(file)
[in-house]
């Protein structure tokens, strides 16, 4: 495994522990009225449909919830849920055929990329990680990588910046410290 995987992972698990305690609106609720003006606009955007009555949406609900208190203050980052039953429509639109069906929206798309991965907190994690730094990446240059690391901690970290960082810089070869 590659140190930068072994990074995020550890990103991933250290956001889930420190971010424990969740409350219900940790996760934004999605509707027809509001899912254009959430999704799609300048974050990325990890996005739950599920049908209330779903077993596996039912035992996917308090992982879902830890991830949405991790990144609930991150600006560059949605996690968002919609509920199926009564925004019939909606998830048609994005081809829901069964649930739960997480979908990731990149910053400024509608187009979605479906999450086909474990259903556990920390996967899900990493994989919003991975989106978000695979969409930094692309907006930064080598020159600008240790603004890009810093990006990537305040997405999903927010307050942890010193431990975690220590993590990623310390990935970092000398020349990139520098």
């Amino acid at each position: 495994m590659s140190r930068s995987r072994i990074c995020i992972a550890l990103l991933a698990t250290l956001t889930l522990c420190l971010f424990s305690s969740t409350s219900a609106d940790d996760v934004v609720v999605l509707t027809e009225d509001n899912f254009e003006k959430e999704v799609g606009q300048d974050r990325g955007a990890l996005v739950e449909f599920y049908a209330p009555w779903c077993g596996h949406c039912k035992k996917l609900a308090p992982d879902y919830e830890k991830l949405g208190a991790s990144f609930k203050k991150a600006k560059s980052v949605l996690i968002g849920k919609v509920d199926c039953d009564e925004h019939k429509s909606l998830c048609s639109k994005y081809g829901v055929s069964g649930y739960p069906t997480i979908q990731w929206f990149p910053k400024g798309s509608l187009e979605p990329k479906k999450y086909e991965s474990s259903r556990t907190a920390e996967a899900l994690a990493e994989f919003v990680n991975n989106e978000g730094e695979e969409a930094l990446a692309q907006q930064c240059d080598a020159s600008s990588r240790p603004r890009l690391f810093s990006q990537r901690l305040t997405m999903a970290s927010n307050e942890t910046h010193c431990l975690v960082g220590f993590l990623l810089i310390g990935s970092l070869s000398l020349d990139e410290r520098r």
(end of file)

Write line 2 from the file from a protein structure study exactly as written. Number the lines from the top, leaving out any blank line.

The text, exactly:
């Protein structure tokens, strides 16, 4: 495994522990009225449909919830849920055929990329990680990588910046410290 995987992972698990305690609106609720003006606009955007009555949406609900208190203050980052039953429509639109069906929206798309991965907190994690730094990446240059690391901690970290960082810089070869 590659140190930068072994990074995020550890990103991933250290956001889930420190971010424990969740409350219900940790996760934004999605509707027809509001899912254009959430999704799609300048974050990325990890996005739950599920049908209330779903077993596996039912035992996917308090992982879902830890991830949405991790990144609930991150600006560059949605996690968002919609509920199926009564925004019939909606998830048609994005081809829901069964649930739960997480979908990731990149910053400024509608187009979605479906999450086909474990259903556990920390996967899900990493994989919003991975989106978000695979969409930094692309907006930064080598020159600008240790603004890009810093990006990537305040997405999903927010307050942890010193431990975690220590993590990623310390990935970092000398020349990139520098």